“What we have now is a very rare and very capable team.”
The service took another huge step forward when it became the first Helicopter Emergency Medical Service in the UK to get clearance to fly at night.
Patrick has been EAAA chief executive for 18 months and has now given up his PR agency to devote himself to the role full time.
He was previously a trustee and deputy chairman.
The charity employs more than 50 people. It has a large fundraising department working tirelessly to raise the £10 million a year it costs to run.
“It’s a privilege to work with all our teams,” said Patrick. “They are all at the top of their game,
“I see myself as being at the bottom of the organisation. What me and my team do is support the others so they can give the service to the community.
“Our pilots are mostly ex-military, and they undergo extensive training to operate in the HEMS (Helicopter Emergency Medical Service) role.
“We have absolute right of way over every other aircraft in the sky.
“It is amazing what small spaces they can get into when they land, pretty much the size of a tennis court - fields, back gardens, river banks, or on roads.”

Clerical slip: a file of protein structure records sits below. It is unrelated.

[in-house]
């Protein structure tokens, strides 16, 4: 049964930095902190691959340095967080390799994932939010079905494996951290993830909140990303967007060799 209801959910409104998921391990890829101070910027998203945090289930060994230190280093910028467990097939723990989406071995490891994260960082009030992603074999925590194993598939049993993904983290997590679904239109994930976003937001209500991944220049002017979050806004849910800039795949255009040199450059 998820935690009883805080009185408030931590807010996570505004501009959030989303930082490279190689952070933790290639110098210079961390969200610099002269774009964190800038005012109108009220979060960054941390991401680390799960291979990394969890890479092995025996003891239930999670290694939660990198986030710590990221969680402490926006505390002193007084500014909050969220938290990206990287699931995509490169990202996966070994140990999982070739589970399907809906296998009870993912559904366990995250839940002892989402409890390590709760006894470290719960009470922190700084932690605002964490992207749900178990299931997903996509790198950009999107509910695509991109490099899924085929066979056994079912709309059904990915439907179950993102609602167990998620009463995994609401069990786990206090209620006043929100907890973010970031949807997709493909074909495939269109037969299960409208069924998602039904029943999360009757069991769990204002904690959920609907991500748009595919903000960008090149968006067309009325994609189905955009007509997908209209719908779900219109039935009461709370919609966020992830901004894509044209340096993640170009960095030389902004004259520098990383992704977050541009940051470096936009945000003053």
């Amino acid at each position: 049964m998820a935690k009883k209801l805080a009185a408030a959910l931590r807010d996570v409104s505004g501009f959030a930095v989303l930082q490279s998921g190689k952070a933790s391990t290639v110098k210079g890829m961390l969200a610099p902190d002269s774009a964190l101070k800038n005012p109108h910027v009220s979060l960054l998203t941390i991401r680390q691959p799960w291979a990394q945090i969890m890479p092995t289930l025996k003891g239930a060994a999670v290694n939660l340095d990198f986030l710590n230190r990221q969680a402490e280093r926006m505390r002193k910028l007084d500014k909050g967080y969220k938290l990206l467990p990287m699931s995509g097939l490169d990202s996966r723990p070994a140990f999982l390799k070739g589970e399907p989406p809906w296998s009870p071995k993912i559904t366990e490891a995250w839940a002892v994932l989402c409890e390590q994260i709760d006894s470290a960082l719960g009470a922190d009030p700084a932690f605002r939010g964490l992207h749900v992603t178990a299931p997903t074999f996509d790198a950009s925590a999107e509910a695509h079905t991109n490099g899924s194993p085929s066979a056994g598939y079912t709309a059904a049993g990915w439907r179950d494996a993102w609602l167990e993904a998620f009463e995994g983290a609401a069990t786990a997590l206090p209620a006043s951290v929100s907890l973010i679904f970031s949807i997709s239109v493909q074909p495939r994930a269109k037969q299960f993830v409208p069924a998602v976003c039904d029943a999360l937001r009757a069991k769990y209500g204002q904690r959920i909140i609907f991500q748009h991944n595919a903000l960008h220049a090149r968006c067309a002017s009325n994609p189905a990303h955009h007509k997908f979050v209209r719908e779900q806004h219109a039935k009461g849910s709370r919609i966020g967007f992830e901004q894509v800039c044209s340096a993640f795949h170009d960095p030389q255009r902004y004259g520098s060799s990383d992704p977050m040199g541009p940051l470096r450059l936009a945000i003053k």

The EAAA helicopters are leased from Bond Aviation, who maintain and repair them, and provide back-ups if needed.
Brand new Anglia Two is based at Cambridge. Anglia One, which flies from Norwich, is due to be replaced next year with a second H145 model giving them two of the most advanced air ambulances in the UK.
Prince William, who is currently on paternity leave, will join the service at Cambridge in a few week’s time.
Dealing with the most severe emergencies and traumas means all crews face times when despite their efforts, the patient cannot be saved.
“Everyone on the helicopters is part of a very close-knit team,” said Patrick. “This is a job that is incredibly demanding and rewarding, but doesn’t always have the ideal outcome.
Crews work in shifts. The night shift flies until midnight then its paramedics stay on duty, using a car, until 1.30am.
They answer an average 140 calls every month, mostly cardiac arrests and road accidents.
Funding the service is a tough job. There are some grants. A recent £1.7 million from the governement fund financed by fines from the Libor bank interest rates scandal will bring forward the new Anglia Two project.
But most of the cash has to be raised by the charity - and this is where the other indispensible element of the air ambulance service comes in. It is us, the public.
Without support - from buying lottery tickets to major fundraising efforts - the service would be grounded.
The fundraising teams also work closely with businesses, including C & C Recycling which has given £100,000 over the years, and Jackson Stopps and Staff estate agencies in Norfolk which donate £10 for every house sold.Kersey Freight from Hadleigh in Suffolk donates advertising space on its vehicles.